Sunday, 21 January 2018

The Sunday Funnies are back!

Apparently, the person in question admitted headbutting a barman. I only include this one as an excuse to show once again one of my favourite film clips:

Having watched Cathy Newman's Jordan Peterson interview again, I have to say she put in a monumentally lousy performance

Yes, I know I'm late to this game, and that commenter David Moss has already provided a link to a Spectator article about the Channel 4 interview - but it's just been one of those weeks. I've now watched it again, and, while Little Miss Prim's failure to land a single punch while leaping into every logical elephant trap as it appears in front of her (each with its own large sign reading "Whatever You Do, Avoid This Trap Or You'll Look Very Very Silly Indeed")...

A feast of vintage British films: King Solomon's Mines, Tawny Pipit, The Rocking Horse Winner and Mine Own Executioner

I recorded King Solomon's Mines recently when I realised it was the 1937 version, rather than the 1950 adaptation starring Stewart Grainger (of whom, I've always found, a little goes a long way). This old black and white classic is ridiculously enjoyable - classic Hollywood hokum. At least, that's what I'd assumed until that splendid English actor Roland Young, when he and his companions are faced with an angry African tribe, uttered the immortal line,"Would it do any good if I whipped my trousers off, d'you think?" hard on the heels of "So unlike the home life of our dear queen", “Seem to be a lot of people about, for an uninhabited country”, “No reason for being insanitary, even in Africa”,  “I suppose we’re going to have melons today. Don’t the birds in this country ever lay eggs?”, and, in reference to a repulsive 100-year old witch doctor,  “Reminds me of my poor old Aunt Hannah… she came to no good.” Despite the lavishness of the production, and Paul Robeson blasting out a series of utterly inappropriate songs, it just didn't feel American...

Saturday, 20 January 2018

Definitive proof that the NHS can help you lose weight!

The good news is that I've lost 11lb. in just a few days! The bad news is I've done so by adopting the tried and tested "puke your guts up" crash diet. On Wednesday, I had a hospital appointment with a physiotherapist, as part of my CFS clinic programme. It went well - he was kind enough to say that, given my existing daily routine of walks and stretching exercises, I was already half-way there. He made a number of suggestions, showed me some new exercises, and another appointment was arranged for next month. My wife had been kind enough to drive me to the hospital and wait to take me home again (there is literally no way of reaching Hillingdon Hospital by public transport, and finding a parking space in any of its four car parks is virtually impossible). I got into the car feeling quite pleased with myself...but then complained of a sensation of "tightness" in my stomach...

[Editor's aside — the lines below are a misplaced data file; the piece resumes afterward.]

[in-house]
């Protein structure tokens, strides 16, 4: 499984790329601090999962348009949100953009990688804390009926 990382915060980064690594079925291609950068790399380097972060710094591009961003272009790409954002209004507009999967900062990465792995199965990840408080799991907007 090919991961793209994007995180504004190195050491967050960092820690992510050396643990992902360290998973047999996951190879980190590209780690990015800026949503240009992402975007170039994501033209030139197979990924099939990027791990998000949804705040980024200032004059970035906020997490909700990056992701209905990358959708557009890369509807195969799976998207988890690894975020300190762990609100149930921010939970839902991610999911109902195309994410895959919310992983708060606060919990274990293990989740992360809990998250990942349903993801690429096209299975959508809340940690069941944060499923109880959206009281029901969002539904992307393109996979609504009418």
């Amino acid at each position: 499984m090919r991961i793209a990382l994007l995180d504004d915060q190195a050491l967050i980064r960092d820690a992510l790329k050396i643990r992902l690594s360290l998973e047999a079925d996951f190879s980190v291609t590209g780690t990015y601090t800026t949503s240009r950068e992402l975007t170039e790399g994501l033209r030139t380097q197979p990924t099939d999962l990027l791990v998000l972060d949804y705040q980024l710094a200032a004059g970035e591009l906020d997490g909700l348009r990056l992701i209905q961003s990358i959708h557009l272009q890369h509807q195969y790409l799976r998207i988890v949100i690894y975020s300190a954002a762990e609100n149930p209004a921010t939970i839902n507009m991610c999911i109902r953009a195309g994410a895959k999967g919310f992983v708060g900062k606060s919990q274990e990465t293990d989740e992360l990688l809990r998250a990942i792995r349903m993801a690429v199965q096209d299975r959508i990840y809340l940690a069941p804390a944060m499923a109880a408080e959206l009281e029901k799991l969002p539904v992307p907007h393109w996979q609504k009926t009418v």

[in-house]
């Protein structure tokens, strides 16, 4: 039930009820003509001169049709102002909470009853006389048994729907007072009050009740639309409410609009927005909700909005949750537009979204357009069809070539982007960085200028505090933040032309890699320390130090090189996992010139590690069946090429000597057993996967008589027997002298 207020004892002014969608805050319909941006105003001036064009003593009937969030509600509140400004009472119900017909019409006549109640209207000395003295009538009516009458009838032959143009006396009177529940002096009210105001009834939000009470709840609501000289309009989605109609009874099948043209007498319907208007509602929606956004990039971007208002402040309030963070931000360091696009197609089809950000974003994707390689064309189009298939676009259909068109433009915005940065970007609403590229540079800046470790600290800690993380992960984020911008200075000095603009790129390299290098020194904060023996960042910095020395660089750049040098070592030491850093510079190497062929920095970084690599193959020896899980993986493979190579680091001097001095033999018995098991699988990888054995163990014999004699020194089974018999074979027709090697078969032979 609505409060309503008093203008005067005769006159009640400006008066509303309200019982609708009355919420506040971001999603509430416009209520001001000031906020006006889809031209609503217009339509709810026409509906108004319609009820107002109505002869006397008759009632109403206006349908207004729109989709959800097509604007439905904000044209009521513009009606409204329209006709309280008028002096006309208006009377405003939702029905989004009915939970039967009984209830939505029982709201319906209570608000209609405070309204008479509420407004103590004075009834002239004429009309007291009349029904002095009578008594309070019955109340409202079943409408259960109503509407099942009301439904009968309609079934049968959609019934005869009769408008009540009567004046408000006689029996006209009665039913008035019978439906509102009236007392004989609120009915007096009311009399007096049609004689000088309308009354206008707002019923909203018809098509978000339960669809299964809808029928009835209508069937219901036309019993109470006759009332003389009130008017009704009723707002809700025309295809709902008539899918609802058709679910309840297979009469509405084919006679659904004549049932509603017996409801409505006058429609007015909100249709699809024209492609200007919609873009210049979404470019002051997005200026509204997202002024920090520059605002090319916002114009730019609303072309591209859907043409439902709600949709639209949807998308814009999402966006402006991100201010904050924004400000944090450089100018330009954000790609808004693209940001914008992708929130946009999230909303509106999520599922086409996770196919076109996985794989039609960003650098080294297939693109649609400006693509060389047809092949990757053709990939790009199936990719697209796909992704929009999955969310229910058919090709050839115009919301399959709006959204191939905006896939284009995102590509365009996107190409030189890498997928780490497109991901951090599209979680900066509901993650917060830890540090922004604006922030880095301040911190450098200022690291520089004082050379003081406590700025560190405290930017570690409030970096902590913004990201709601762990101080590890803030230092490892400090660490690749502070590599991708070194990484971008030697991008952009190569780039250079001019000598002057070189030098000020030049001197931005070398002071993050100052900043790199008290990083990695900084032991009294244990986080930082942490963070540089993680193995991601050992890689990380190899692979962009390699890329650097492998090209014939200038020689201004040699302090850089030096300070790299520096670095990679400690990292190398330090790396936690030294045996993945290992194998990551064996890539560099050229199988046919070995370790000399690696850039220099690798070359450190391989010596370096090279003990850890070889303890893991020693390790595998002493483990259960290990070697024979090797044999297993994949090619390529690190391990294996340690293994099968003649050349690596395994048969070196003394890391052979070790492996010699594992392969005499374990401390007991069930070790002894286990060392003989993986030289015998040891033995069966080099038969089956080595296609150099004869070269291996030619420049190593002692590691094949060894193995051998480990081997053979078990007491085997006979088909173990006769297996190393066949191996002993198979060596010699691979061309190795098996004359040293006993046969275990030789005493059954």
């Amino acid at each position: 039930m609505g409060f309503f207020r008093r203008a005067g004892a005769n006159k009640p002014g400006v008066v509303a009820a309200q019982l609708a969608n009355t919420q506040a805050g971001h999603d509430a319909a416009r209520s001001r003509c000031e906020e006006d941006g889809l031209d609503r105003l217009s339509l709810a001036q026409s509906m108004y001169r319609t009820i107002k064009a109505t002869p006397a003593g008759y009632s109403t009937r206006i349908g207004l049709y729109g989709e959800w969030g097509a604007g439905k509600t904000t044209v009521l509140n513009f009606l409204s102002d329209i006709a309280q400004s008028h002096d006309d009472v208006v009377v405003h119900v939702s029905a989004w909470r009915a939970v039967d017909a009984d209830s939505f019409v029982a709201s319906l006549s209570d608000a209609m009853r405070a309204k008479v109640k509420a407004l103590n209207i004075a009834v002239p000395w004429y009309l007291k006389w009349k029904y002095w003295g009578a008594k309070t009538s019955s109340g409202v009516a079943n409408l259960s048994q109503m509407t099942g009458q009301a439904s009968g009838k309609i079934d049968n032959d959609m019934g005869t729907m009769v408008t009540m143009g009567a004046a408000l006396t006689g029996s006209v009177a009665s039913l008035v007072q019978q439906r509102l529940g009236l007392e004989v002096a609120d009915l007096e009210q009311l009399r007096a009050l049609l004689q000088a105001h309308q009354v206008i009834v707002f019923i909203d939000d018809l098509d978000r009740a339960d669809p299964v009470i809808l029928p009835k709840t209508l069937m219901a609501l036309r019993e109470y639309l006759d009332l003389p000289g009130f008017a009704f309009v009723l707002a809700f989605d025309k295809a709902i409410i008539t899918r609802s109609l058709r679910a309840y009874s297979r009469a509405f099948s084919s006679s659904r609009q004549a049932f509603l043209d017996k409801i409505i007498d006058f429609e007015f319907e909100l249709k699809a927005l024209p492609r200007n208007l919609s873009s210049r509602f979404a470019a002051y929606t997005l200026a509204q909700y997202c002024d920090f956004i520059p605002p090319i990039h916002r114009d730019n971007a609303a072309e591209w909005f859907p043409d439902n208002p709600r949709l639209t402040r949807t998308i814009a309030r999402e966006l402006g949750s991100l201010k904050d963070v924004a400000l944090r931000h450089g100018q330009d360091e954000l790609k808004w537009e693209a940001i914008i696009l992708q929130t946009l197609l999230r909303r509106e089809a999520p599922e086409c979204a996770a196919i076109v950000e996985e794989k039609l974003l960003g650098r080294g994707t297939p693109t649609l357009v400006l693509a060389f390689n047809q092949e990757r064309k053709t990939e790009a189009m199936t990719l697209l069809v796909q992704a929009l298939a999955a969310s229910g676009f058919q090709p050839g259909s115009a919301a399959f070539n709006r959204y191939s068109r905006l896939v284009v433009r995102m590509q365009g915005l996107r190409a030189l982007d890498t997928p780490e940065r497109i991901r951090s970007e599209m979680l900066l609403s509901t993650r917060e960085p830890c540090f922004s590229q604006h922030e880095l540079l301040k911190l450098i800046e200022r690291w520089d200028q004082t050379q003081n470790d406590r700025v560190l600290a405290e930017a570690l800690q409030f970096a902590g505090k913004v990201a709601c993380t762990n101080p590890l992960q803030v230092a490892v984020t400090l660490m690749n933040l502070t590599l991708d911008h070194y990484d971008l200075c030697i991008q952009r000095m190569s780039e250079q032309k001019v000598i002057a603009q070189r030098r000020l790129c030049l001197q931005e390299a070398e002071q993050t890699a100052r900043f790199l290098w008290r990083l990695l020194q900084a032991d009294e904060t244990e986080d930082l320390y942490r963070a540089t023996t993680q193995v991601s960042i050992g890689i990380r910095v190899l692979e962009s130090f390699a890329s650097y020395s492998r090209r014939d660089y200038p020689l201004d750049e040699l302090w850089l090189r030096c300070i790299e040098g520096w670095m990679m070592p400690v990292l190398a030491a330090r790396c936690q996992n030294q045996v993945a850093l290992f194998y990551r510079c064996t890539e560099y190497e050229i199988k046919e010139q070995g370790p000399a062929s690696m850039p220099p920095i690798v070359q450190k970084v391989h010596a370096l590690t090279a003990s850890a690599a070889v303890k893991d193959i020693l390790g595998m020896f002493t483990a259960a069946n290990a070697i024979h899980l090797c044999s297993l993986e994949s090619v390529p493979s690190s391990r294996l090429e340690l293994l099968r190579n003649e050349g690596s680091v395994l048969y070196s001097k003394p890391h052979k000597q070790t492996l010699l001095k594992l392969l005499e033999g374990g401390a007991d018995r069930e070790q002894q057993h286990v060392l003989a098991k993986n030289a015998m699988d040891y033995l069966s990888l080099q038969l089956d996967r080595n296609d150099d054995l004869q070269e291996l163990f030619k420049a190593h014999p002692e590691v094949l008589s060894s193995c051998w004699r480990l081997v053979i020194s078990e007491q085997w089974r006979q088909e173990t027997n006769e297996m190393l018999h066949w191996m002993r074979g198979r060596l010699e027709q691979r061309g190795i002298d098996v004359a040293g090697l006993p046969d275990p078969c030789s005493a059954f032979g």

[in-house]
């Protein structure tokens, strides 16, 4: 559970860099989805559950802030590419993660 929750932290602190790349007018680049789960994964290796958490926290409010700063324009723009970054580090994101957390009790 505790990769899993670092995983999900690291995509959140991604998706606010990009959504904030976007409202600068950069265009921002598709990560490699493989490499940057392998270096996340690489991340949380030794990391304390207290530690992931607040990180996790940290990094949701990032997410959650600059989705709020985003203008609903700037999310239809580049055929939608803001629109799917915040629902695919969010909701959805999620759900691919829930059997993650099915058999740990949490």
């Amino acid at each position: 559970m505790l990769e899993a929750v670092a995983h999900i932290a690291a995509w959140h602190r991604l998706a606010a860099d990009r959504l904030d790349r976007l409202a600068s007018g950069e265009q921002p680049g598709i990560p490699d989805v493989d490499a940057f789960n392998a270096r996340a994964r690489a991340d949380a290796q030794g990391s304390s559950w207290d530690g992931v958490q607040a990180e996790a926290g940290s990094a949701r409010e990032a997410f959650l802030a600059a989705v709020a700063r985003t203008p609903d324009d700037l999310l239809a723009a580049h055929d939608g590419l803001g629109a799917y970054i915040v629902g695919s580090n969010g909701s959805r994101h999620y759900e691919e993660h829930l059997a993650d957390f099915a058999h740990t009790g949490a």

Tuesday, 16 January 2018

I doubt if I'll read a more enjoyable book this year than Christopher Fowler's "The Book of Forgotten Authors"

I downloaded this 2017 compendium after clicking the "Look inside" button on Amazon and reading the list of authors covered. My wife had been talking about E.M. Delafield, whose Diary of a Provincial Lady she was reading for a book group.  Vaguely recognising the name, I did some googling and discovered that E.M. Delafield (born Edmée Elizabeth Monica de la Pasture) was a prolific English writer, who produced 40 novels, plays and short story collections before her death in 1943, aged 53. A few days later, I happened upon Christopher Fowler's 2017 book on Amazon, found E.M. Delafield's name in the contents section (in among some rather surprising choices), and downloaded it. Glad I did.

Saturday, 13 January 2018

I've just seen my grandmother for the first time in 50 years - in a film!

Janet Mulholland in her first - and only - film role, as a Shetlander bringing a British naval officer something nice to eat (a realistic touch, as she was one hell of a cook). The film's Norwegian title was...

Wednesday, 10 January 2018

Classical figures - modern settings (hat-tip: SVWG)

One more...

From "Vertigo" to "Jaws" to "Kong: Skull Island" - the history of the perspective-distorting "dolly zoom"

We were watching Kong: Skull Island the other night when my son pointed out "one of those shots" where the people/objects in the foreground stay the same size (or get slightly bigger) while something weird happens to the background - it gets...wider? Or closer? Further away? Anyway...something disconcerting happens up there on the screen to ratchet up the tension by suggesting the world has somehow shifted on its axis. I knew the technique had been used in Jaws. I was convinced Spielberg had deployed it during the scene where Roy Scheider is spooning fish guts into the water from the stern of Quint's boat - but my memory was at fault, as I discovered while watching a brilliant new documentary about Stephen Spielberg on Sky Atlantic earlier today. The famous "dolly zoom" appears at 2'01" in this scene: